As a recycling block captain, you can help educate your neighbors about recycling, composting, and waste prevention, as well as encourage their full participation in the opportunities that Republic Services is currently providing. The time commitment is 1-5 hours every three to five months (depending on how many homes you choose to cover), so it’s both easy and very beneficial to the neighborhoods that are served.

Recycling block captains have two primary responsibilities:

  1. Distribute recycling information to your neighbors 3-4 times per year.
  2. Serve as a liaison between your neighbors and the Coalition’s Waste Prevention Action Team (i.e. pickup your handouts quarterly and help answer your neighbors’ questions if/when they arise).

The Coalition provides the handouts; you define your own neighborhood (number of homes and location). You can see a map of existing neighborhoods and past handouts on their webpage.

Applications are due by July 27th, you can sign up for the program here!

Categories: Ecologue

Question of the Week: Plastic Cold Cups

Ecologue - Wed, 07/16/2014 - 2:00pm

Time for our Question of the Week!

The first person to respond with the correct answer will win a reusable OSU Cold Cup (with straw).

Submit your answer here (“Leave a Reply,” below) or on our Facebook page. Only one post per person, please.

Question of the Week

Pictured below is a plastic cold cup. Into what bin on campus (excluding Res. halls) would you sort this into?


Plastic cold cups are considered trash.

Because cold cups are not one of the four shapes of plastic collected at OSU, they are not considered recyclable, and therefore should NOT go into the “containers” recycling.

Read our Recycling Mythbusters blog for more information on why some plastics are recyclable, while others aren’t. You can also visit the recycle guide to learn more about what types of plastic are recyclable on campus.

And congratulations to Arijit for winning this week’s Question of the Week!

Categories: Ecologue

Question of the Week: Benefiting Organizations from Move-out

Ecologue - Wed, 07/09/2014 - 6:00pm

Time for our Question of the Week!

The first person to respond with the correct answer will win a reusable OSU ChicoBag.

Submit your answer here (“Leave a Reply,” below) or on our Facebook page. Only one post per person, please.

Question of the Week

OSU students donated 22,408 pounds of donations during this year’s move-out donation drive. Name four of the eight benefiting organizations who received donations this year.


The following organizations received donations from the Res. Hall Move-out Donation Drive:

You can learn more about move-out, including past years results, by visiting our webpage.

And congrats to Valeria for winning this week’s Question! Great job.

Categories: Ecologue

OSU collects 11 tons during Donation Drive

Ecologue - Mon, 07/07/2014 - 3:41pm

We’ve finally finished collecting the weights from the wood donations, and the results are in: OSU students donated 22,408 pounds of donations as a part of the Res. Hall Move-out Donation Drive this year.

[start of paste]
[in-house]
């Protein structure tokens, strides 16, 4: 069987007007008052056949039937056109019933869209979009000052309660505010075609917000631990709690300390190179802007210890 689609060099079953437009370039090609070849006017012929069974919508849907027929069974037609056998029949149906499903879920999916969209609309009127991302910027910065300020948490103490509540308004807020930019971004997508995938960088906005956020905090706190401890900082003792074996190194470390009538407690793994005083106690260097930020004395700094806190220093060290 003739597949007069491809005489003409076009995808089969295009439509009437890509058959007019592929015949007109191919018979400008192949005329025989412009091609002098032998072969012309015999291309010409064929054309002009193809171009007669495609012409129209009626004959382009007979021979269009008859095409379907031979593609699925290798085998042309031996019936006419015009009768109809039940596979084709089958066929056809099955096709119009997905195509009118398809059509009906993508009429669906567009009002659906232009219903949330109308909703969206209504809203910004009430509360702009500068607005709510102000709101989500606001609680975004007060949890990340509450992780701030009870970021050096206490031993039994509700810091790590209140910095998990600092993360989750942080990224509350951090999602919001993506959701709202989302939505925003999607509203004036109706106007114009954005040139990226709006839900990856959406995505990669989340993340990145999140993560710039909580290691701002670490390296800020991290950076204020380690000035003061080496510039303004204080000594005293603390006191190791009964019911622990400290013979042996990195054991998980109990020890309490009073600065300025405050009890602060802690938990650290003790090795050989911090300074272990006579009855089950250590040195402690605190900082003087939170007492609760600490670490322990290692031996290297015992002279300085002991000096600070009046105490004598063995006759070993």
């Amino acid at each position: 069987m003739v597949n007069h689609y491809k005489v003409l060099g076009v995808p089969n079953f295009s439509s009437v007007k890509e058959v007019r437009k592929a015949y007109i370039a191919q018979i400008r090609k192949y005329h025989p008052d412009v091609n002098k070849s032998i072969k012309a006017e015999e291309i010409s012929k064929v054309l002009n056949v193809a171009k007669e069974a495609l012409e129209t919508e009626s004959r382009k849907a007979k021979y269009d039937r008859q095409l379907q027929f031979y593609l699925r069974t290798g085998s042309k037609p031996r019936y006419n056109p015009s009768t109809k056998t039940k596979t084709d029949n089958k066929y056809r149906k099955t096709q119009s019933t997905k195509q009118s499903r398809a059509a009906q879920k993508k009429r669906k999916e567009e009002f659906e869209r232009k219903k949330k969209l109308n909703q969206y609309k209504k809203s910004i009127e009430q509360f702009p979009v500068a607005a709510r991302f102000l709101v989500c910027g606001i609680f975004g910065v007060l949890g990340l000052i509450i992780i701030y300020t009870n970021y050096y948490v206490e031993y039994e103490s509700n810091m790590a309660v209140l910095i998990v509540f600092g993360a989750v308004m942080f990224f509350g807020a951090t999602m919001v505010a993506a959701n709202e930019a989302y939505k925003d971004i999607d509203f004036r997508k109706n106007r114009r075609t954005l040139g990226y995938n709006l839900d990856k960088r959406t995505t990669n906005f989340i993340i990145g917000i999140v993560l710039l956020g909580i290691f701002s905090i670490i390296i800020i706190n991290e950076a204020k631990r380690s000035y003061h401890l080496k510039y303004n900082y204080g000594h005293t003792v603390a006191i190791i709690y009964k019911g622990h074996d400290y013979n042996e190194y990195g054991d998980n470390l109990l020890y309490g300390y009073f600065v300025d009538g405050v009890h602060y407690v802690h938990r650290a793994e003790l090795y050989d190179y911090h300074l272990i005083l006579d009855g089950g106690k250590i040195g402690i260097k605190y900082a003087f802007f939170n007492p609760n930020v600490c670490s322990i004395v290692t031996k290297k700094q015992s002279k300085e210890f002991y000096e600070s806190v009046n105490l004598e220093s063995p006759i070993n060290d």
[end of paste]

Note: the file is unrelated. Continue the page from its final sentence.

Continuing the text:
The weights by category are as follows:

  • 10,027 pounds of housewares
  • 1,897 pounds of food, toiletries, and school supplies
  • 6,664 pounds of clothing, bedding, and linens.
  • 3,820 pounds of wood
  • 296 pounds of electronic waste (not counted in donation total because it was recycled)

This year saw an increase in the amount of housewares that were donated, but large decreases in the other categories. The amount of E-waste which was collected remained about the same from last year.

It is uncertain what caused the decrease in donations, but some possible examples include less waste being generated (ie, students taking belongings home early) or donatable items being thrown away.

While this did not meet our goal of 28,000 pounds, it still exceeded the 2012 weight, as well as last year’s goal of 22,000 pounds. Over the past five years, OSU has diverted nearly 100,000 pounds of belongings from the landfill through the donation drive.

A total of 27 volunteers from the community helped sort the donations into their respective categories. The donations were given to local nonprofit organizations, such as the Heartland Humane Society, the Parent Enhancement Program, and the Linn Benton Food Share. A portion of the donations were also resold at the OSUsed Store to help cover the costs of collecting them throughout the donation drive.

We’d like to thank the students of OSU for once again making the donation drive a successful event, as well as all of the volunteers for helping us pick up and sort through all of the donations.

Visit the Move-out History page on our website to learn more about the results from previous years.

The Res. Hall Move-out Donation Drive is an annual event coordinated by Campus Recycling in collaboration with Surplus Property and University Housing and Dining.

Categories: Ecologue

Question of the Week: Recycled Water Bottle Energy Savings

Ecologue - Wed, 07/02/2014 - 4:00pm

Time for our Question of the Week!

The first person to respond with the correct answer will win a reusable 20 oz. OSU water bottle.

Submit your answer here (“Leave a Reply,” below) or on our Facebook page. Only one post per person, please.

Question of the Week

Recycling saves energy, as it costs less to recycle a material than it does to make it from scratch. If you were to recycle five plastic water bottles, how many hours would you be able to power a 60 watt CFL light bulb from the energy savings? (Hint: The EPA has a calculator for this on their website.)


You could power a 60 watt CFL bulb for 48.9 hours with the energy savings from recycling five plastic water bottles.